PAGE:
Westport Awards and Accolades
After a short walk down Altamount Street, we arrive at an intricate green centrepiece that is a rather striking metal sculpture. Known as the “Tidy Towns Sculpture”, it was erected in honour of the numerous timew that Westport has won the prestigious “Tidy Towns Award”. As we admire the beautiful hanging baskets that surround us in the area known as the Fairgreen, we then arrive at the offices of The Mayo News. This well known newspaper was first published in 1868 and is still going strong to this day. The paper was featured twice on the “Best Local Newspaper” at the European Newspaper of the Year Awards, nabbing the accolade in 2007 and 2014.
Things to see and do in Westport
Walking down Mill Street, we now pass by a number of cosy pubs and quaint restaurants before arriving at the Clock Tower, which was built in 1947 and is the only Art Deco municipal clock in Ireland. We then stroll through Shop Street, which as the name suggests, is full of a variety of shops, including one of favourite retail spots, a classic bookstore. This street leads then out onto another spot known as “The Octagon”, which has a very impressive statue of our patron saint, St. Patrick, as a young boy. In fact, just a mere 15 minute drive from Westport town is a place that is most synonymous with the St. Patrick - Croagh Patrick. If you want to follow in St. Patricks footsteps on your next trip to Westport, check out our blog here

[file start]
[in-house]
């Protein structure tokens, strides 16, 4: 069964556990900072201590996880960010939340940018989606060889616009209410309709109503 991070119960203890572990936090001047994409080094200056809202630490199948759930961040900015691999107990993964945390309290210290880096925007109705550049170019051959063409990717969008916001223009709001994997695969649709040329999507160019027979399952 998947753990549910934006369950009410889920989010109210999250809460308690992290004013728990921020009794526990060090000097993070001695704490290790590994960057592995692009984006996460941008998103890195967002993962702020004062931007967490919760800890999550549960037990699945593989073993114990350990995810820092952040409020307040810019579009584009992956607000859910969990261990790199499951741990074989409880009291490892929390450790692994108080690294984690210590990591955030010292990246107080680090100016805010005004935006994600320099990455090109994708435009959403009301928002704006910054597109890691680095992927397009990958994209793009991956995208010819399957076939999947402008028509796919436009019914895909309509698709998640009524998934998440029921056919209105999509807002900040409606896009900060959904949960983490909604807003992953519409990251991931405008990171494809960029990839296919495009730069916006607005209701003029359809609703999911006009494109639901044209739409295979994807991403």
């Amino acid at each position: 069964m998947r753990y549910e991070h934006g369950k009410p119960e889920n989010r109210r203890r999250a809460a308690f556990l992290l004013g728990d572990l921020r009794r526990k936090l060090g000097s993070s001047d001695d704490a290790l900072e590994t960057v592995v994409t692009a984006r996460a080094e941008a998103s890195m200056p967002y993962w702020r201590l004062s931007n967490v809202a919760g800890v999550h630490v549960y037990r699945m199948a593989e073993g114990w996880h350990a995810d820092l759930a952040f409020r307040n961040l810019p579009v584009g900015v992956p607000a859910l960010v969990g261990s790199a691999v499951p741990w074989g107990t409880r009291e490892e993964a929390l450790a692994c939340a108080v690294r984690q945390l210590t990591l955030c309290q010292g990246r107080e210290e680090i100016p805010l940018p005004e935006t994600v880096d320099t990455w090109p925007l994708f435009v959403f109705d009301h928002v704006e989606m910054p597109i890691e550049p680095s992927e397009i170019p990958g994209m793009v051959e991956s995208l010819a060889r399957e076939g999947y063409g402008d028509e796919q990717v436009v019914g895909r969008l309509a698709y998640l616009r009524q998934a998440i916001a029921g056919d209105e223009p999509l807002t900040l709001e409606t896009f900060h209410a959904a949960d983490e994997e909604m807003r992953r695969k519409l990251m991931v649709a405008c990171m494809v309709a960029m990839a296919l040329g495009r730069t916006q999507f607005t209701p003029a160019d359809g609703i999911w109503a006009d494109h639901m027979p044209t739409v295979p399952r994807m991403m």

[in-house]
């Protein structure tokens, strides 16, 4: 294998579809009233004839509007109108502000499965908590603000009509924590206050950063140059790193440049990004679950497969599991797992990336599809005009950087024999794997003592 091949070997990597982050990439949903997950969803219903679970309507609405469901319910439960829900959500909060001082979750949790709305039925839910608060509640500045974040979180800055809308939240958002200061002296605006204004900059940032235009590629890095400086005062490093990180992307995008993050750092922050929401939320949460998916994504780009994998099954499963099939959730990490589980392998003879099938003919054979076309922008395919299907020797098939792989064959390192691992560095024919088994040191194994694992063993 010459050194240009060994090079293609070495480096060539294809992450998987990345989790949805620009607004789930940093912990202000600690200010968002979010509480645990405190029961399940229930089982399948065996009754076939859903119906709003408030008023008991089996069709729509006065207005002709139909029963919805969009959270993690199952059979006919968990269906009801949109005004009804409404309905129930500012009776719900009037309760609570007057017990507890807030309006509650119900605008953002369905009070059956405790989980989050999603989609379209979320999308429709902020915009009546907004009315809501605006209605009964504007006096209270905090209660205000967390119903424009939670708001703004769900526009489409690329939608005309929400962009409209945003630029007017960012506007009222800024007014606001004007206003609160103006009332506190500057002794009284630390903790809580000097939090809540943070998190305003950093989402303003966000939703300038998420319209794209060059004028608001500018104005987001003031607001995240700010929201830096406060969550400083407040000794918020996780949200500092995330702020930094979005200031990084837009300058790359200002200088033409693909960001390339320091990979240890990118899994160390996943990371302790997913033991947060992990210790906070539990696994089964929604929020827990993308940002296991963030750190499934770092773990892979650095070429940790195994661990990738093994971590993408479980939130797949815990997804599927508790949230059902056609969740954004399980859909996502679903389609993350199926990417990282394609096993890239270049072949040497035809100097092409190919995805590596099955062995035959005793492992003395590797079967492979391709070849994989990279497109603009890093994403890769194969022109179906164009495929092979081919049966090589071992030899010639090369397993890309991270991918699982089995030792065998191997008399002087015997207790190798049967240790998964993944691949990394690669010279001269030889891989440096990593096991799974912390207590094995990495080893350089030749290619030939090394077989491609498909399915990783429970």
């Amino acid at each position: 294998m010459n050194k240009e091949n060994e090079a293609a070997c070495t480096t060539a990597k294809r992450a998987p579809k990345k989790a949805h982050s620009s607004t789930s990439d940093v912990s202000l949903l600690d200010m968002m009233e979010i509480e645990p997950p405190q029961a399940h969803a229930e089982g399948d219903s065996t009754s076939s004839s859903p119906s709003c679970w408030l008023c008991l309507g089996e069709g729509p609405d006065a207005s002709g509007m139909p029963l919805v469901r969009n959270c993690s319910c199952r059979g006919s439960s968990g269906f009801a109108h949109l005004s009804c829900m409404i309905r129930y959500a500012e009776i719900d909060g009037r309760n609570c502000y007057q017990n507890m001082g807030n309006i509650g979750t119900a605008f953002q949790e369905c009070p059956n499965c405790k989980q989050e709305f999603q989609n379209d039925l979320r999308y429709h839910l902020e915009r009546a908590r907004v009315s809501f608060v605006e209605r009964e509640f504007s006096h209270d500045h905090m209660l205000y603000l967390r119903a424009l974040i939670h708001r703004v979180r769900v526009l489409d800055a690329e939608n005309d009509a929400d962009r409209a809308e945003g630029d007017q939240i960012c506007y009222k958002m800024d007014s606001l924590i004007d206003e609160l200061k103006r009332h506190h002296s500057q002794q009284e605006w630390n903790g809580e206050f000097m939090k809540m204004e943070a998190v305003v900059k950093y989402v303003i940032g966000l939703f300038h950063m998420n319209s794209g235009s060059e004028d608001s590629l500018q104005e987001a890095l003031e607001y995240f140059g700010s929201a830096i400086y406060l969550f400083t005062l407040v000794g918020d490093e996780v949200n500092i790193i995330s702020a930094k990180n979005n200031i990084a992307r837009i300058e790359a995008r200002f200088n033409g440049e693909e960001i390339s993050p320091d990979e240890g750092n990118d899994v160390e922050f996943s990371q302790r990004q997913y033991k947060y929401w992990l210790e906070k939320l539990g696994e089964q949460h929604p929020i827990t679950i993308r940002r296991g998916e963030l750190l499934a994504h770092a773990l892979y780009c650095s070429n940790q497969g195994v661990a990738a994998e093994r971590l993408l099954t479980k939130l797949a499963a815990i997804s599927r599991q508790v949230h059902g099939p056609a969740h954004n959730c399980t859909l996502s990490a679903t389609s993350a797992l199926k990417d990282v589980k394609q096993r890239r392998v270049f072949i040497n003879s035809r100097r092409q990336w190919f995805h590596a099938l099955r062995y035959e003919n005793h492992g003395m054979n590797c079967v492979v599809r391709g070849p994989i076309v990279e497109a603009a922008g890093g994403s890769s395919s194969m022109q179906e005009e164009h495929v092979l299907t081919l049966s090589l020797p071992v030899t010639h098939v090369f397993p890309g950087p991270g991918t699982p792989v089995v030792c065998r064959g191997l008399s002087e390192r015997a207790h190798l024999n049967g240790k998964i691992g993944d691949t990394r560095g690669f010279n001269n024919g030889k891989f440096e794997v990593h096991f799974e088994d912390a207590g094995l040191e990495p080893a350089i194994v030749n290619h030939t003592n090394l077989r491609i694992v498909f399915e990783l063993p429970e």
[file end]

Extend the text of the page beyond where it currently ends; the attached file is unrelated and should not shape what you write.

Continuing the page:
Nearby is another sculpture known as “the Sentinal”, which depicts a spirit horse and a rider, who protects the townspeople. It faces towards the famous pilgrimage site of Croagh Patrick, which is thronged on the last Sunday in July, as pilgrims walk to its summit in an act of penance.
If you’re feeling rather peckisk, one place to satisfy your cravings is Krem Ice-Cream Parlour on Bridge Street. After walking back out with an ice cream in hand, we spot Matt Molloy’s Bar, one of Ireland's most famous pubs renowned for its trad sessions. Matt Molloy is a world famous musician, principally on the flute, who in the past played with iconic groups, The Bothy Band and Planxty. Still to this day, Matt plays alongside Paddy Maloney and co. as a member of the Chieftain’s, which he joined in 1979.
Make sure to download our free location app here